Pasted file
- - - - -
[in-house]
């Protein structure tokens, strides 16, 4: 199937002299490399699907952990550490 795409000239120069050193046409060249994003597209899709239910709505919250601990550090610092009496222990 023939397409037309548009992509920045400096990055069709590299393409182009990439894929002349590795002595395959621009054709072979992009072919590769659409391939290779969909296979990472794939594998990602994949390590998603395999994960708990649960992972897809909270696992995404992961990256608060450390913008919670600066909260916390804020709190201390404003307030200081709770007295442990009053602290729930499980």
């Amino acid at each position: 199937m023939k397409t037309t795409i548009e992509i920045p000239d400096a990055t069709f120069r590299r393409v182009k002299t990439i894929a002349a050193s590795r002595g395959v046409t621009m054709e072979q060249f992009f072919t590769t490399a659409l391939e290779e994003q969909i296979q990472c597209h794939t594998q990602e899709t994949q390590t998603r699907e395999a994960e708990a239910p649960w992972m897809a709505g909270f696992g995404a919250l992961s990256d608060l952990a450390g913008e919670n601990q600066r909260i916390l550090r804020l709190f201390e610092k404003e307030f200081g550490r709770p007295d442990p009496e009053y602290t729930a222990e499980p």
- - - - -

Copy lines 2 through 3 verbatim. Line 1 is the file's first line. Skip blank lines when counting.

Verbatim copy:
């Protein structure tokens, strides 16, 4: 199937002299490399699907952990550490 795409000239120069050193046409060249994003597209899709239910709505919250601990550090610092009496222990 023939397409037309548009992509920045400096990055069709590299393409182009990439894929002349590795002595395959621009054709072979992009072919590769659409391939290779969909296979990472794939594998990602994949390590998603395999994960708990649960992972897809909270696992995404992961990256608060450390913008919670600066909260916390804020709190201390404003307030200081709770007295442990009053602290729930499980």
């Amino acid at each position: 199937m023939k397409t037309t795409i548009e992509i920045p000239d400096a990055t069709f120069r590299r393409v182009k002299t990439i894929a002349a050193s590795r002595g395959v046409t621009m054709e072979q060249f992009f072919t590769t490399a659409l391939e290779e994003q969909i296979q990472c597209h794939t594998q990602e899709t994949q390590t998603r699907e395999a994960e708990a239910p649960w992972m897809a709505g909270f696992g995404a919250l992961s990256d608060l952990a450390g913008e919670n601990q600066r909260i916390l550090r804020l709190f201390e610092k404003e307030f200081g550490r709770p007295d442990p009496e009053y602290t729930a222990e499980p």